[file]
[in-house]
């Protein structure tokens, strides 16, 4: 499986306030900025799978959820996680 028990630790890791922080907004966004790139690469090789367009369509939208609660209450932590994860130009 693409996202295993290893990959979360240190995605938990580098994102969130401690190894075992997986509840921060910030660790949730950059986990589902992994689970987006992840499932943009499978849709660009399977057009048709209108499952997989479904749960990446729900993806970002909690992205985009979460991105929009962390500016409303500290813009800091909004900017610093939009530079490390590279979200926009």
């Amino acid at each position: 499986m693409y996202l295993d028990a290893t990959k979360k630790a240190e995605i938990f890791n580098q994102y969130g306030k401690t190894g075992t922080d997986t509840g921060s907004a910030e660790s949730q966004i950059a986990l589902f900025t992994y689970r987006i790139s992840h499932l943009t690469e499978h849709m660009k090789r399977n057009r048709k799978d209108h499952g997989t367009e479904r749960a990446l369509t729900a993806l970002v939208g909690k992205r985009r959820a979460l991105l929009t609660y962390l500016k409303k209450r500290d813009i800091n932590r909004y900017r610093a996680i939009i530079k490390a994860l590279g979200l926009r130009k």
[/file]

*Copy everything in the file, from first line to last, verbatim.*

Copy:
[in-house]
């Protein structure tokens, strides 16, 4: 499986306030900025799978959820996680 028990630790890791922080907004966004790139690469090789367009369509939208609660209450932590994860130009 693409996202295993290893990959979360240190995605938990580098994102969130401690190894075992997986509840921060910030660790949730950059986990589902992994689970987006992840499932943009499978849709660009399977057009048709209108499952997989479904749960990446729900993806970002909690992205985009979460991105929009962390500016409303500290813009800091909004900017610093939009530079490390590279979200926009």
């Amino acid at each position: 499986m693409y996202l295993d028990a290893t990959k979360k630790a240190e995605i938990f890791n580098q994102y969130g306030k401690t190894g075992t922080d997986t509840g921060s907004a910030e660790s949730q966004i950059a986990l589902f900025t992994y689970r987006i790139s992840h499932l943009t690469e499978h849709m660009k090789r399977n057009r048709k799978d209108h499952g997989t367009e479904r749960a990446l369509t729900a993806l970002v939208g909690k992205r985009r959820a979460l991105l929009t609660y962390l500016k409303k209450r500290d813009i800091n932590r909004y900017r610093a996680i939009i530079k490390a994860l590279g979200l926009r130009k």